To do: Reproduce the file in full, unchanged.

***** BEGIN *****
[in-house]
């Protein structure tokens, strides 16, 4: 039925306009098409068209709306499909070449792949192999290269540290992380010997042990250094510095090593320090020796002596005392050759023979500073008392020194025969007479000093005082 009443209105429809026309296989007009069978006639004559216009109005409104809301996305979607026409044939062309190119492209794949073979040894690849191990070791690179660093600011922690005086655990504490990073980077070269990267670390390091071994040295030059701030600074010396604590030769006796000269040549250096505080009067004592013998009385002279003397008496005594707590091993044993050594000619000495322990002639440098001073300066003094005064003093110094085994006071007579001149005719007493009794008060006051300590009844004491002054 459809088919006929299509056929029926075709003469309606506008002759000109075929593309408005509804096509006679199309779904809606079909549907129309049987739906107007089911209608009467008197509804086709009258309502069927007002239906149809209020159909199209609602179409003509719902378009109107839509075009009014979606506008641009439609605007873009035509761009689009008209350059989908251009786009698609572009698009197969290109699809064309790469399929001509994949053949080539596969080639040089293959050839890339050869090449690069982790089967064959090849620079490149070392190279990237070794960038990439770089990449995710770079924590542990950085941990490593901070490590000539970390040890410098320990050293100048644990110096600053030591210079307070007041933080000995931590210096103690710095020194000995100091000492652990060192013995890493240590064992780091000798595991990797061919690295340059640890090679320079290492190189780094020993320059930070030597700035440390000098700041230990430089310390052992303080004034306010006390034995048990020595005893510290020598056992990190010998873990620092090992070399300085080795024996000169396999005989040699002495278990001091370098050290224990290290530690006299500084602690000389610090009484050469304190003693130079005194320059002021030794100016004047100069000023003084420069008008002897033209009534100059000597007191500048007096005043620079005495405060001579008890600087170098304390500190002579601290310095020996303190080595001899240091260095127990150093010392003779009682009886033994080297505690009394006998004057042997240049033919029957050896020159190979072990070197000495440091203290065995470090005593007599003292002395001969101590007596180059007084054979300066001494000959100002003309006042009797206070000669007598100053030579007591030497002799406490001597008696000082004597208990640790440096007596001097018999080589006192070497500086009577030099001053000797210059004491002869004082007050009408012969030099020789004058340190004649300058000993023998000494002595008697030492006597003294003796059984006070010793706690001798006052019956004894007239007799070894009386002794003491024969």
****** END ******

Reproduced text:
[in-house]
């Protein structure tokens, strides 16, 4: 039925306009098409068209709306499909070449792949192999290269540290992380010997042990250094510095090593320090020796002596005392050759023979500073008392020194025969007479000093005082 009443209105429809026309296989007009069978006639004559216009109005409104809301996305979607026409044939062309190119492209794949073979040894690849191990070791690179660093600011922690005086655990504490990073980077070269990267670390390091071994040295030059701030600074010396604590030769006796000269040549250096505080009067004592013998009385002279003397008496005594707590091993044993050594000619000495322990002639440098001073300066003094005064003093110094085994006071007579001149005719007493009794008060006051300590009844004491002054 459809088919006929299509056929029926075709003469309606506008002759000109075929593309408005509804096509006679199309779904809606079909549907129309049987739906107007089911209608009467008197509804086709009258309502069927007002239906149809209020159909199209609602179409003509719902378009109107839509075009009014979606506008641009439609605007873009035509761009689009008209350059989908251009786009698609572009698009197969290109699809064309790469399929001509994949053949080539596969080639040089293959050839890339050869090449690069982790089967064959090849620079490149070392190279990237070794960038990439770089990449995710770079924590542990950085941990490593901070490590000539970390040890410098320990050293100048644990110096600053030591210079307070007041933080000995931590210096103690710095020194000995100091000492652990060192013995890493240590064992780091000798595991990797061919690295340059640890090679320079290492190189780094020993320059930070030597700035440390000098700041230990430089310390052992303080004034306010006390034995048990020595005893510290020598056992990190010998873990620092090992070399300085080795024996000169396999005989040699002495278990001091370098050290224990290290530690006299500084602690000389610090009484050469304190003693130079005194320059002021030794100016004047100069000023003084420069008008002897033209009534100059000597007191500048007096005043620079005495405060001579008890600087170098304390500190002579601290310095020996303190080595001899240091260095127990150093010392003779009682009886033994080297505690009394006998004057042997240049033919029957050896020159190979072990070197000495440091203290065995470090005593007599003292002395001969101590007596180059007084054979300066001494000959100002003309006042009797206070000669007598100053030579007591030497002799406490001597008696000082004597208990640790440096007596001097018999080589006192070497500086009577030099001053000797210059004491002869004082007050009408012969030099020789004058340190004649300058000993023998000494002595008697030492006597003294003796059984006070010793706690001798006052019956004894007239007799070894009386002794003491024969």